Instead, I just ran around enjoying the espionage. Weeeeee! It really is a blast.
Metal Gear Solid V takes the player’s time seriously, and there were shockingly few times when I got frustrated with how long something took. This was pretty much my biggest concern going into it. There are countless ways that a game can be “big” and “open world” by simply making the player feel small, or wasting their time. For this reason the “episode” structure is a great invention. It worked well in Peace Walker but is way better here thanks to the open world. It keeps you focused, measures your skill, and gives you something crystal clear to obsess about while you’re in the middle of a huge environment. Adding a strong structure to the open world was absolutely the right move by Kojima, and he deserves a lot of credit for coming up with it. The ability to go back and replay old missions to with new equipment or strategies is also great.
I could complain about how long it takes to get in and out of missions (the helicopter transport is more than tedious if you use it rapidly) but there’s a whole psychological aspect to time management that I respect about The Phantom Pain. In fact, it’s one of the strongest aspects of the design. In a videogame, time is the main currency that gets traded. Players are constantly investing their time into the game, and the game converts that time into different things — story experiences, gameplay fun, etc. If we say that a game is “hard”, what we usually mean is that it punishes your time if you fail. (You have to restart from a far earlier point.) If you’re really “good at” a game, it usually means you know how to save time by doing things efficiently. In a roleplaying game where dying means permanently losing a character, it feels like the stakes are enormous because you’ll lose hundreds of hours you’ve “invested”. Metal Gear Solid V is a true gentleman when it comes to time, because it knows how to reward your time investments without allowing you to get careless and sloppy. As your base develops, you’ll be multitasking several things at all times. Research & Development will cook up something for you when you get home, while your trusty merc hos will go out into the world and bring back money for their cycloptic, cyborg pimp daddy on a regular basis. It’s a fine operation, and as you watch your base grow you’ll get a real sense of achievement for the time you’ve invested. But your actual missions revolve around time in interesting ways too:
Speed is greed. The faster you complete a mission, the better your score bonus will be, which means the more money you’ll get. Skilled volunteers will want to join your ranks, too, meaning that you don’t even have to capture soldiers from the battlefield to improve your operation. So why not rush through everything?
Stealth is wealth. You get big money bonuses for not killing anyone, not getting spotted, and not triggering a “Reflex Mode”. Take zero risks and your patience will be rewarded! So why not crawl around slowly everywhere and wait hours?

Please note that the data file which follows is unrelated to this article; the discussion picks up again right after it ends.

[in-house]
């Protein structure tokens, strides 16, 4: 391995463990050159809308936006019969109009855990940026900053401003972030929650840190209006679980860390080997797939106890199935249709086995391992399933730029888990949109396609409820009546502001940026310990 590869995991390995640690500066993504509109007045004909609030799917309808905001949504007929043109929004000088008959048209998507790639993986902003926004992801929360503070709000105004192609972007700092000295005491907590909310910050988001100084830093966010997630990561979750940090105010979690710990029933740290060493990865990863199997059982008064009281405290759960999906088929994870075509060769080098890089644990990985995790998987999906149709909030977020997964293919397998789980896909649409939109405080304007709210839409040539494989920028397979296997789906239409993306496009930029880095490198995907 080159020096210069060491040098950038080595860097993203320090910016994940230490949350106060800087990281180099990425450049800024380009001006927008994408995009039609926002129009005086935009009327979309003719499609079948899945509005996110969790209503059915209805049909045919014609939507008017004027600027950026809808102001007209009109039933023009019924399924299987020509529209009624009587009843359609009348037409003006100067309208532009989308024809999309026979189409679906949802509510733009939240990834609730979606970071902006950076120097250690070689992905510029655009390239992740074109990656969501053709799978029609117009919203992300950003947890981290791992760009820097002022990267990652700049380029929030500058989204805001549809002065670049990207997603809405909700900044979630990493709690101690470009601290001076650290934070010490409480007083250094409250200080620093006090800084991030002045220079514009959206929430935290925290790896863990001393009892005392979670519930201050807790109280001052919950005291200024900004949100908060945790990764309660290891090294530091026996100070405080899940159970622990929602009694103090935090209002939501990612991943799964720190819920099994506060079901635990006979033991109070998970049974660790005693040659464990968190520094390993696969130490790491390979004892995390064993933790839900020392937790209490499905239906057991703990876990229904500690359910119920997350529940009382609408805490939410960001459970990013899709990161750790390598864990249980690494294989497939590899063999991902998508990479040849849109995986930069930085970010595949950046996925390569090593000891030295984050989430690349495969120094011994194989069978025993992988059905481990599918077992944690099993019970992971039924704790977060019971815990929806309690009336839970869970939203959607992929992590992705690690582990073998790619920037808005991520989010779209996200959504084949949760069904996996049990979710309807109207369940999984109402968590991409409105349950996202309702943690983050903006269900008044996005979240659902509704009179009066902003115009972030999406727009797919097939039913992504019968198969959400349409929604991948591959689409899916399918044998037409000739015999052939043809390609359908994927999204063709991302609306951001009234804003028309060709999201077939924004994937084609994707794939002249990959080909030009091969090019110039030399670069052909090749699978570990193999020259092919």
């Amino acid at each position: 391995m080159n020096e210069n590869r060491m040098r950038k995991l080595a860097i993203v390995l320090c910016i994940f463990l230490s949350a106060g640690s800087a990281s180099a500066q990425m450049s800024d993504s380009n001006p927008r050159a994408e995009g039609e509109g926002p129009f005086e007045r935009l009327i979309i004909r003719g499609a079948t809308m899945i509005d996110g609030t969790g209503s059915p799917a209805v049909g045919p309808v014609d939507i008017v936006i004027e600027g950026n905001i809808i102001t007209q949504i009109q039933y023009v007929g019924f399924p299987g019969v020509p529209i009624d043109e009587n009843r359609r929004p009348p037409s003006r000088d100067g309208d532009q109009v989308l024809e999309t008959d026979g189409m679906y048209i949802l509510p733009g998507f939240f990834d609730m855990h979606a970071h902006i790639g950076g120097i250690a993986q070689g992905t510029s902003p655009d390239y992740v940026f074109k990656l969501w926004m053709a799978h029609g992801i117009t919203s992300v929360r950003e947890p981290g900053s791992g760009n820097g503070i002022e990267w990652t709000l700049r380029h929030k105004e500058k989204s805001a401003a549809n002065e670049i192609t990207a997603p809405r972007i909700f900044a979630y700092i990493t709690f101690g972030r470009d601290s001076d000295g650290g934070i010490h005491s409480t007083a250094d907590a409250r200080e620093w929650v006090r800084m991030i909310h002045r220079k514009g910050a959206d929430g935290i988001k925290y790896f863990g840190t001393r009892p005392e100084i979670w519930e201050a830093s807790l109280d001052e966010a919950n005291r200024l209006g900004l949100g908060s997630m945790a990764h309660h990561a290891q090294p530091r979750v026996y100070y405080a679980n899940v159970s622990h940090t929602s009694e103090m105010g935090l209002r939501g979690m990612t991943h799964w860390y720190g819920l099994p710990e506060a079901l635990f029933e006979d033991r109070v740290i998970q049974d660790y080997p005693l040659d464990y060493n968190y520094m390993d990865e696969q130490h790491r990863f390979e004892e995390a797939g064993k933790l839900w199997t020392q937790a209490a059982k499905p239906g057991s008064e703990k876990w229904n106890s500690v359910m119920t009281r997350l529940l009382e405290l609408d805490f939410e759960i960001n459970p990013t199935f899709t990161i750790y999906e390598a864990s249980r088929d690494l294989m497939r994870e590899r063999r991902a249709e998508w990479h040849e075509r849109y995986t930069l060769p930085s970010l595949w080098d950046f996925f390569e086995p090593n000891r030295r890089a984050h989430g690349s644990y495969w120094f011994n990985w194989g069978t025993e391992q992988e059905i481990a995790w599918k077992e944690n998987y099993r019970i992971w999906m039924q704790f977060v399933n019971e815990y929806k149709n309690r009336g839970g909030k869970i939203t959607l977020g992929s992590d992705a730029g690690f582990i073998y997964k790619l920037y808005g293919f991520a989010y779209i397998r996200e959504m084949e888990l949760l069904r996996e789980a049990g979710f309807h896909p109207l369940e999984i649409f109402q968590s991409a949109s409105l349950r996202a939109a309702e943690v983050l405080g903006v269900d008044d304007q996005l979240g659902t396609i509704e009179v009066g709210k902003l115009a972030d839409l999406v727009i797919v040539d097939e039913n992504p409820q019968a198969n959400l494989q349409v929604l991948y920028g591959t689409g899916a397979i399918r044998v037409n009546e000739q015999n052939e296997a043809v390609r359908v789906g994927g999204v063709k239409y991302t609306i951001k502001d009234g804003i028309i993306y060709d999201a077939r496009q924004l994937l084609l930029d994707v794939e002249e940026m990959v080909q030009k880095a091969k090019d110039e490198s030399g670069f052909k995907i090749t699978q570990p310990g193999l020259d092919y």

Things change. Unlike previous Metal Gear games, there are special windows of opportunity to do certain things in MGSV missions, many times. The time of day changes, which can cause a shift change (for better or worse,) while important targets might escape, transfer to a higher security zone, or do something else to complicate your plans. If you take too long getting to your objective, you might regret it.
The extra mile is worth it. Almost every mission has extra objectives that aren’t necessary, but give you cool things in return. Specialists who can develop new technology, blueprints, and other good stuff is waiting for you. Taking care of these objectives is a great idea, but they force you to take risks that might backfire. And when things backfire…
Beware the swarm. Drawing a guard’s attention can often be a good thing, but actually getting spotted is a huge pain in the ass. Unlike previous games, guards take a very long time to settle down after an alarm has been raised, meaning they’ll patrol faster, look around more, report things quicker, and generally increase the pressure to the breaking point. Waiting for the guards to calm down is guaranteed to ruin your time bonus, but trying to accomplish your mission while everything’s on alert multiplies the risk of further alarms, kills, deaths, and frustrations. You might just be tempted to restart…
Starting over is a pain. This is where the helicopter ride comes into play. Simply restarting from a checkpoint doesn’t take long, but it ruins one of the score bonuses you could’ve gotten, so you might want to use it sparingly. However, fully restarting a mission is a clean slate. If there was no “time cost” for doing so, people would abuse it constantly in order to create perfect runs.
I love thinking about how I can do missions differently. I love planning things and trying out new stuff. I love the attention to detail, listening to guards complain about the tactics I’ve been using against them, and messing around on side missions.